I went out with my friend Allen The Beekeeper on an emergency bee call last week. I filmed it and once the bits and pieces are edited together in a coherent manner, I will post our adventure… but that’s a topic for another day.
Once we checked on the bees, the homeowner also led us on a tour of his gardens and small citrus orchard.
“I grew this lemon tree from seed,” he said, and my ears perked up.
From… seed? My kind of guy!
Beautiful Citrus Trees From Seed
I looked at his seedling tree, impressed by the abundant growth and goodly amount of fruit. The lemons were round, with interesting bumps on them – not like any lemon I’d seen before.
…and that’s one of the cool things about seed-grown fruit trees. They aren’t like any tree you’ve ever seen before! They’re unique genetic creations.
As it turns out, the homeowner was also growing tangerines, grapefruit, oranges and other citrus from seed and took me on a nice tour of his collection, which I filmed and posted on YouTube a few days ago:
Notice how the seedling trees are outperforming the grafted trees?
There is a lot of vitality in a seed-grown fruit tree!
Seedling Peaches – All Good!
My seedling peach trees grew like weeds and produced their first few peaches in a year and a half.
For those of you up north, it’s unlikely that fruit production will happen that quickly due to your shorter growing season, but it is reasonable to expect you’ll get peaches within three years.
My seedling peaches grew and out-produced the grafted and named varieties of peaches I planted a year before I planted pits.
I also gave some of the seedling peach trees I started to my friend Larry. As I was visiting him a week ago, I took a few minutes to film a short video on their progress:
What fun it is to see the variation!
Here’s the crazy thing: every peach tree I grew from seed that has produced fruit thus far has produced excellent, delicious fruit. They have some variation in size, shape and color – but they’re all great peaches!
How Long Does It Take for A Fruit Tree To Produce Fruit From Seed?
Some citrus will take quite a while to produce fruit from seed – as long as 8-10 years; however, I’ve seen some varieties produce fruit from seed in as little as three years, such as my beloved calamondins.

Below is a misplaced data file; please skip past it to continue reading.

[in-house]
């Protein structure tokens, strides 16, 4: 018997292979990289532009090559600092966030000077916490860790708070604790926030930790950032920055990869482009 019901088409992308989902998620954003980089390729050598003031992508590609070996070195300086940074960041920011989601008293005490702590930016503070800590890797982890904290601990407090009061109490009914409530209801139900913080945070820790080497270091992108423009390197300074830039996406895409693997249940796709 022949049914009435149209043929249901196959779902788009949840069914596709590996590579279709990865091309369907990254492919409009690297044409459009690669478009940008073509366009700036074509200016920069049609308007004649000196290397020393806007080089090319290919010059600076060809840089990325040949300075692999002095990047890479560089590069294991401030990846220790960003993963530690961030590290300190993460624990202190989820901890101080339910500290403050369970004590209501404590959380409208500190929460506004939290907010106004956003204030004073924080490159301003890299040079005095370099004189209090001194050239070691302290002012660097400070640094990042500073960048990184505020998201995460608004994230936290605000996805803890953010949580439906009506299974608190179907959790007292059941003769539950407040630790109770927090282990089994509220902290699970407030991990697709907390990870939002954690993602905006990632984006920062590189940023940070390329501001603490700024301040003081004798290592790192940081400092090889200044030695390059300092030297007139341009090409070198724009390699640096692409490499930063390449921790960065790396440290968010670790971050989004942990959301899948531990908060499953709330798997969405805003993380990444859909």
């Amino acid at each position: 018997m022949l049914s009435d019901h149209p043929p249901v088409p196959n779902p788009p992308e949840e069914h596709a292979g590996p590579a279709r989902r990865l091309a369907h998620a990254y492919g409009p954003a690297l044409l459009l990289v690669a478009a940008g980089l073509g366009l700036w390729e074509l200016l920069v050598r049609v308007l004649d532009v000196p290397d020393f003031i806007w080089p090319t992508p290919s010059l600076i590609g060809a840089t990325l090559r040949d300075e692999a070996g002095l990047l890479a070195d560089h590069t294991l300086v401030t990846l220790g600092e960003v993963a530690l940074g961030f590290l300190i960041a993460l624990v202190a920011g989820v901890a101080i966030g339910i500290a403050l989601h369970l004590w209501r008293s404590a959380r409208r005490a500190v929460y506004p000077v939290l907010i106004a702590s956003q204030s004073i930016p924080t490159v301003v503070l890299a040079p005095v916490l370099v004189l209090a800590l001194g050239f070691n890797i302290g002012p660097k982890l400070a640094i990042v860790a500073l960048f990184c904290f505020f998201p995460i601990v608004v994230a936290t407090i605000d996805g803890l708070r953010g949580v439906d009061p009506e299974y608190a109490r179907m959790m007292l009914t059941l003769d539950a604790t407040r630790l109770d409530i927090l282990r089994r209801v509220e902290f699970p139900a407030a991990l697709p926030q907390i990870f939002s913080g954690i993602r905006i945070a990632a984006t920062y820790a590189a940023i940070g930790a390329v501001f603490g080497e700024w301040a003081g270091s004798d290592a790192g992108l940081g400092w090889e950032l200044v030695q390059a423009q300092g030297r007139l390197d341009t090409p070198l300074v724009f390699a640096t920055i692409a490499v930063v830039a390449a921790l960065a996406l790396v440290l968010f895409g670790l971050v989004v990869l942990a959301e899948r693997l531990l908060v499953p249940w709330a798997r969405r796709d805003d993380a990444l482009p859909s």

Apples and pears can also take quite a while to produce fruit (unless you graft onto them).
Peaches and other stone fruit are usually very quick producers. I don’t think I’d buy another grafted tree at this point – not when I can grow a pit and have it hit 6′ the first year and be fruiting the next!
Loquats take around six years.
Pomegranates can fruit in three (I have one that fruited in two but it was a dwarf variety).
Chestnuts can fruit from a seed in three years.
A walnut or pecan can take a decade or more. (That means plant them now!)
Coconuts take a few years. The one I planted as a kid didn’t fruit for about a decade; however, it wasn’t grown under ideal conditions.
Soap nut trees can fruit in three years according to my friend Alex Ojeda. Coffee trees can fruit from seed in three years.
The Key To Growing Fruit Trees from Seed
The key to growing fruit trees from seed successfully is to… just do it. Always do it. Plant tree seeds all the time. Plant peach pits in pots. Plant walnuts in the woods. Plant apple seeds in coffee cans. Plant plum pits in your garden beds and transplant the seedlings later.
Don’t think about how long it will take for them to produce.
Don’t tell yourself you’ll start next year.
Don’t worry about it.
Just do it!
As a wise man once said:
“Time flies like an arrow. Fruit flies like a banana.”
The point is this: time moves faster than you think. If you plant some seeds every year, after a few years you’ll have new fruit trees maturing and bearing every year. It’s exciting and fun – and no one else in the world will own the exact same fruit trees as the ones growing in your yard.
If you’d like to learn more about the practical side of growing fruit trees from seed, my friend William at Permaculture Apprentice recently wrote a nice in-depth post on the topic.
More Seed-Grown Fruit Tree Success Stories
I posted a few years ago on Allen’s dad growing beautiful citrus trees from seed:
I also shared the story of Eddy and his beautiful seed-grown avocado tree:
And I posted on my amazing tropical almond tree, grown from a seed and producing fruit at two years old:
Here’s my video on that tropical almond tree:
I grew this fruiting pomegranate from a seed:
And these papayas:
If I can grow fruit trees from seed in my spare time, you can too.
Go for it!
Do you have a website(s) you like to use to buy the seeds? I’m working on buying 20 acres, and will have time/space for growing from seed, with no money for trees for a few years. I figure I’ll get faster, better, and long lasting returns on chickens, veggies, and either sheep or goats I can get for cheap/free locally. But long term, trees are good and I want to start ASAP.
Oh, and fyi, its NE oklahoma, grow zone 8. I can’t get your mutant forests of deliciousness as easily
Ahhh I wish I lived in a place where the climate was nice enough to grow fruit trees! I am forever jealous 🙁
You are pretty far up there. I know trees grow in your area – are you sure there aren’t any edible ones?
This is a great post! I found some old peach pits from the peach tree a renter cut down and gonna try n sprout um… I bought a peach tree from you last summer and it appears to be 2 varietys. One half flowered in feb an was completely leaved out by end of march. The other half is flowering now an getting some leaf… I reluctantly pulled most of the flowers to push it to grow more… But left a few an now have about 6 peaches developing so I can try them soon….
Thank you. Good luck with getting those peach pits to grow.
Do you have some branches perhaps growing beneath the graft point on that tree that’s blooming? Send a pic and I might be able to tell you what’s going on. Save the pits and plant them, too!